The Holly & The Ivy is a traditional English Christmas carol that I’ve loved since I was a child. When I was researching my story, I discovered there was a midwinter custom in ancient English villages of holding singing contests between men and women, where the men sang carols praising holly for its "masculine" qualities and disparaging ivy, while women sang songs praising the ivy for its "feminine" qualities and disparaging holly. The two sides would resolve their differences under the mistletoe. Isn’t that romantic?

My mother started a tradition in our family called “The Christmas Ball” that’s still keeping our extended family in touch once a year, even though we’re now spread across North America. She makes the ball out of paper streamers, coins and dollar store Christmas trinkets– with a funny verse she writes attached to each wrapped ‘prize’—and mails one ball to each of us every year. After the big family dinner on Christmas Day, we pass The Ball around the table, stopping so each person can read their verse and open their prize. New rules have evolved over the years, like if the streamer breaks, it’s bad luck, and, as more of us moved farther away, whoever gets the $1 coin has to write the thank you note to Mom. Last year, my gang wrote a thank you verse on a napkin that we sent off to her—we definitely don’t have her talent for jingles. LOL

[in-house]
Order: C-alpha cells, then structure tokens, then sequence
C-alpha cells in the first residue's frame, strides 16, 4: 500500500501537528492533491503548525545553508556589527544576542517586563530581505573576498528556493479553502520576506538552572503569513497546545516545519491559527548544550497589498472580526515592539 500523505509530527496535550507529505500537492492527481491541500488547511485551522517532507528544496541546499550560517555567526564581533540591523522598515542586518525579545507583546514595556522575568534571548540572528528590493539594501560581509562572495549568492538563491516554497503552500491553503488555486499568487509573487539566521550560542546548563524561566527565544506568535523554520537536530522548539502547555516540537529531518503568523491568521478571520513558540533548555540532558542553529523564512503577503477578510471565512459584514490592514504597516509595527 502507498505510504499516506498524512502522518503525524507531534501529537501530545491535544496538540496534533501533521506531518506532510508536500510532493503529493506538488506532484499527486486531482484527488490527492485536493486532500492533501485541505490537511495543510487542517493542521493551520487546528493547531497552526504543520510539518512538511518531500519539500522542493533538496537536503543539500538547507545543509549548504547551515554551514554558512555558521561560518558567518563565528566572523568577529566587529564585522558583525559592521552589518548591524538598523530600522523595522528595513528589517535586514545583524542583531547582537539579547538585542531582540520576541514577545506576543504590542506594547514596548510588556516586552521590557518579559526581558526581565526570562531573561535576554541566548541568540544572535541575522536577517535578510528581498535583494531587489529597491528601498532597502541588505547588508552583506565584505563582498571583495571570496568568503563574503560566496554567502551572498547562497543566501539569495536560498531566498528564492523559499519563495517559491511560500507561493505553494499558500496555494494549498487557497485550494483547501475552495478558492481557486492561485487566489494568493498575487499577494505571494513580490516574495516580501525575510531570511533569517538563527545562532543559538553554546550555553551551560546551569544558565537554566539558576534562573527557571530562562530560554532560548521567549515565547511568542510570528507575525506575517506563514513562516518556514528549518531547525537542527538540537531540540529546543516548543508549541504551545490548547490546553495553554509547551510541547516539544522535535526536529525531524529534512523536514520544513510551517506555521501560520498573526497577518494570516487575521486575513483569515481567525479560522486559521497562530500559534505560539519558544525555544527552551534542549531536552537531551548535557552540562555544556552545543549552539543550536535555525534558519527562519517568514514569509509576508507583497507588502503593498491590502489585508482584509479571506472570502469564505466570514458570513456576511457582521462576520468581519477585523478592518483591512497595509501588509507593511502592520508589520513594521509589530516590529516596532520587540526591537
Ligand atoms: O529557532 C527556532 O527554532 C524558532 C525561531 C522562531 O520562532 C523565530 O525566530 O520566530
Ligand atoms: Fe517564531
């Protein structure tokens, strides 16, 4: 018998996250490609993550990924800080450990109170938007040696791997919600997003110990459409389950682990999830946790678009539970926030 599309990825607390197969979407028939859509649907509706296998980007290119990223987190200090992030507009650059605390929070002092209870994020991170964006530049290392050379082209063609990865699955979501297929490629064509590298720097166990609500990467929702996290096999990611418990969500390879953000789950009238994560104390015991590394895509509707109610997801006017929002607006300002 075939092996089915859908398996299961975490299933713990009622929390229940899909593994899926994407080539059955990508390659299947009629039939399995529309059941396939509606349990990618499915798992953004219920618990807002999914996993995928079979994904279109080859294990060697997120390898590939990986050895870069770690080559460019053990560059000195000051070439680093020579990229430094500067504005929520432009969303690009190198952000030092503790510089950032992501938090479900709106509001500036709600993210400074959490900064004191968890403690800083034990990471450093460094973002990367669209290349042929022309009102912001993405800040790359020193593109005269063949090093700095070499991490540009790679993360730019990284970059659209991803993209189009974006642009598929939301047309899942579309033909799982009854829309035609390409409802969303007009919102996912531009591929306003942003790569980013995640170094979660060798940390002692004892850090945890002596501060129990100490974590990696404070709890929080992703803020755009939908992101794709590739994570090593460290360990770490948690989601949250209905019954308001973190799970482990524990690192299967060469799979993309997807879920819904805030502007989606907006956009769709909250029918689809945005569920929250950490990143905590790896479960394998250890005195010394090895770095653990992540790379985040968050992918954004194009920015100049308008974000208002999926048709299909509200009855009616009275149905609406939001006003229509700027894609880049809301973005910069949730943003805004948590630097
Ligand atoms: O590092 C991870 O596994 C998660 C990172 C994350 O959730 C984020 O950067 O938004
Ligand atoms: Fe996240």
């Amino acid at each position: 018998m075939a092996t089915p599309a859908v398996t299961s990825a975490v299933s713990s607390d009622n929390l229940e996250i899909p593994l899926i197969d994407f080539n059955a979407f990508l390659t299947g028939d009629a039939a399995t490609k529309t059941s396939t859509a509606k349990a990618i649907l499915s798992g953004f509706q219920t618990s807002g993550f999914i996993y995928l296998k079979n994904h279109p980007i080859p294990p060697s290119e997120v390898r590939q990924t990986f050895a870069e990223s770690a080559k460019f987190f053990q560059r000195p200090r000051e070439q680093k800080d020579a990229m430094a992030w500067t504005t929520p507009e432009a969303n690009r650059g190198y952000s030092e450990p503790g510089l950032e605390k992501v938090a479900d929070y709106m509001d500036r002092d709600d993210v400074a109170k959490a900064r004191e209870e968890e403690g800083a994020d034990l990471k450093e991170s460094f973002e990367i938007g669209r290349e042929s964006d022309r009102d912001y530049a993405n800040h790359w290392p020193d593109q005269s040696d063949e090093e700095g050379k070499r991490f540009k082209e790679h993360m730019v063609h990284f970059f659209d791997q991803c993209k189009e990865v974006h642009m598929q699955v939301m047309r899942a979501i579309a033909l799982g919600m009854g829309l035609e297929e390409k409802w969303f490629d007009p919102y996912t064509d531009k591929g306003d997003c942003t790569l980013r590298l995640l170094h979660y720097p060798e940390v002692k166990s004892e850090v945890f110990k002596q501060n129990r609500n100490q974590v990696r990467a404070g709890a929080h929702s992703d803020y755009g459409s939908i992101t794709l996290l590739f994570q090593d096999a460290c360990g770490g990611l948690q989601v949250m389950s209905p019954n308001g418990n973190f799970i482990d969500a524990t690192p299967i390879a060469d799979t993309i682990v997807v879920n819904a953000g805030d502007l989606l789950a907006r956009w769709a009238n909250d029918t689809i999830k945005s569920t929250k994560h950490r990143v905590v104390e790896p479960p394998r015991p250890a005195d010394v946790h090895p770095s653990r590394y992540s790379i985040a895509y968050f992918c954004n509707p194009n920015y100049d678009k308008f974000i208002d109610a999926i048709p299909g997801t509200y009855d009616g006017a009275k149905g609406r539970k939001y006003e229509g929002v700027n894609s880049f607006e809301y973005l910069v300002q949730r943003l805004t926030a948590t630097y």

What would you like readers to know about A FROST FAMILY CHRISTMAS series?

Readers who enjoys sweet, sentimental Christmas romances, will love A Frost Family Christmas trilogy . It’s three heartwarming stories that all take place in the fictional town of Carol Falls, Vermont. Each novella is a complete romance, with a mystery running through all three books, that’s resolved in my story which is the last. 

Book 1: “What Child is This” by C.J. Carmichael
Book 2: “Home for Christmas” by Roxy Boroughs
Book 3: “The Holly & the Ivy” by Brenda M. Collins

CJ, Roxy and I hang out on our Frost Family Facebook page most days, if readers would like to stop by. We chat about the characters in the stories, and lots of other topics, but we won’t be giving away the answer that everyone wants: Who abandoned the baby in the manger? No spoilers, just prizes. So they’ll just have to read the books, if they really want to know. >;-)

Thank you so much for inviting me for this visit today. I wish everyone a happy holiday with their loved ones.

BRENDA M. COLLINS is a recognized speaker and much quoted expert on business issues for writers, an award-winning technical writer, and published contributor to numerous industry trade magazines, including two annual editions of Writers Market (Brewer, R.L., ed. F&W Media Inc.).

In addition to THE HOLLY & THE IVY (A Frost Family Christmas - Book Three), she has also published the sweet paranormal romance,  WITCH IN THE WIND and STORIES OF CHANCE ROMANCE, with Roxy Boroughs, for which all author proceeds are donated to the fight against breast cancer.

For upcoming titles visit Brenda’s website at: www.brendamcollins.com. You can also find her on: FACEBOOK, GOODREADS, AMAZON and TWITTER.